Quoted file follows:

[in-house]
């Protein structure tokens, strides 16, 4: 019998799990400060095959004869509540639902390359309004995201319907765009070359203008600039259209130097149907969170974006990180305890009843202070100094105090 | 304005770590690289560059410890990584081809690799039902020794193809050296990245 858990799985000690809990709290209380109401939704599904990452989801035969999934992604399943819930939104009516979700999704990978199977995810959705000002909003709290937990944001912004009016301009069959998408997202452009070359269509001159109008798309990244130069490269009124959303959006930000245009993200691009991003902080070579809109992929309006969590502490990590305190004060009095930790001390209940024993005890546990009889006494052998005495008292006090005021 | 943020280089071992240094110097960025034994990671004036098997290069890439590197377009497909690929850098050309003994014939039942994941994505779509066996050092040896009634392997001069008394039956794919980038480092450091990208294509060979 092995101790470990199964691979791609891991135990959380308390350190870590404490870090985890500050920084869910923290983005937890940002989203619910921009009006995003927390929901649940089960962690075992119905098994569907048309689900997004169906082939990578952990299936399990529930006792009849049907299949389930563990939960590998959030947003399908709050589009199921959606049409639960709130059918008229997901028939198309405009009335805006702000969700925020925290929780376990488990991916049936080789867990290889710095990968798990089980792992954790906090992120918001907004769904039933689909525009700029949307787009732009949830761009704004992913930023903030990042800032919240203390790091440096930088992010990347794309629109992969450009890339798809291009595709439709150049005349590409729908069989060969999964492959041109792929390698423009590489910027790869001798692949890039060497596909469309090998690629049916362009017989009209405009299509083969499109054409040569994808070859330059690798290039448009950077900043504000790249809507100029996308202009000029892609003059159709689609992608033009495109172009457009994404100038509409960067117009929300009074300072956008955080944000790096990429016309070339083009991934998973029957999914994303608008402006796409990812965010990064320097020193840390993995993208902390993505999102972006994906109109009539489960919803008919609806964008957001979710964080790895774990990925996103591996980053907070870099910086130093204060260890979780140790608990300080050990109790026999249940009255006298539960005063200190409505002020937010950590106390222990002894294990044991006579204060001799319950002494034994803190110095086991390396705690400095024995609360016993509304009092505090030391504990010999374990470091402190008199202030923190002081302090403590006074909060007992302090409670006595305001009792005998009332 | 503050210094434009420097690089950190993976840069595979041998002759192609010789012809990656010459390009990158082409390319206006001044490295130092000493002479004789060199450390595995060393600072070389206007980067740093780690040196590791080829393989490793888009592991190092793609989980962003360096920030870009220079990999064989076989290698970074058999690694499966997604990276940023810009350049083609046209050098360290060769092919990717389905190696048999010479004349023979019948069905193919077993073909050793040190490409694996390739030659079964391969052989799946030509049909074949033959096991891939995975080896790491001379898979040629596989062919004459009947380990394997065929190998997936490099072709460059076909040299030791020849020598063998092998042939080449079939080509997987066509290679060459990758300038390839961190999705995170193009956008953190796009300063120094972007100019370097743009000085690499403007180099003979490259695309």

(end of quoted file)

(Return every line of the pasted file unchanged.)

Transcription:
[in-house]
């Protein structure tokens, strides 16, 4: 019998799990400060095959004869509540639902390359309004995201319907765009070359203008600039259209130097149907969170974006990180305890009843202070100094105090 | 304005770590690289560059410890990584081809690799039902020794193809050296990245 858990799985000690809990709290209380109401939704599904990452989801035969999934992604399943819930939104009516979700999704990978199977995810959705000002909003709290937990944001912004009016301009069959998408997202452009070359269509001159109008798309990244130069490269009124959303959006930000245009993200691009991003902080070579809109992929309006969590502490990590305190004060009095930790001390209940024993005890546990009889006494052998005495008292006090005021 | 943020280089071992240094110097960025034994990671004036098997290069890439590197377009497909690929850098050309003994014939039942994941994505779509066996050092040896009634392997001069008394039956794919980038480092450091990208294509060979 092995101790470990199964691979791609891991135990959380308390350190870590404490870090985890500050920084869910923290983005937890940002989203619910921009009006995003927390929901649940089960962690075992119905098994569907048309689900997004169906082939990578952990299936399990529930006792009849049907299949389930563990939960590998959030947003399908709050589009199921959606049409639960709130059918008229997901028939198309405009009335805006702000969700925020925290929780376990488990991916049936080789867990290889710095990968798990089980792992954790906090992120918001907004769904039933689909525009700029949307787009732009949830761009704004992913930023903030990042800032919240203390790091440096930088992010990347794309629109992969450009890339798809291009595709439709150049005349590409729908069989060969999964492959041109792929390698423009590489910027790869001798692949890039060497596909469309090998690629049916362009017989009209405009299509083969499109054409040569994808070859330059690798290039448009950077900043504000790249809507100029996308202009000029892609003059159709689609992608033009495109172009457009994404100038509409960067117009929300009074300072956008955080944000790096990429016309070339083009991934998973029957999914994303608008402006796409990812965010990064320097020193840390993995993208902390993505999102972006994906109109009539489960919803008919609806964008957001979710964080790895774990990925996103591996980053907070870099910086130093204060260890979780140790608990300080050990109790026999249940009255006298539960005063200190409505002020937010950590106390222990002894294990044991006579204060001799319950002494034994803190110095086991390396705690400095024995609360016993509304009092505090030391504990010999374990470091402190008199202030923190002081302090403590006074909060007992302090409670006595305001009792005998009332 | 503050210094434009420097690089950190993976840069595979041998002759192609010789012809990656010459390009990158082409390319206006001044490295130092000493002479004789060199450390595995060393600072070389206007980067740093780690040196590791080829393989490793888009592991190092793609989980962003360096920030870009220079990999064989076989290698970074058999690694499966997604990276940023810009350049083609046209050098360290060769092919990717389905190696048999010479004349023979019948069905193919077993073909050793040190490409694996390739030659079964391969052989799946030509049909074949033959096991891939995975080896790491001379898979040629596989062919004459009947380990394997065929190998997936490099072709460059076909040299030791020849020598063998092998042939080449079939080509997987066509290679060459990758300038390839961190999705995170193009956008953190796009300063120094972007100019370097743009000085690499403007180099003979490259695309």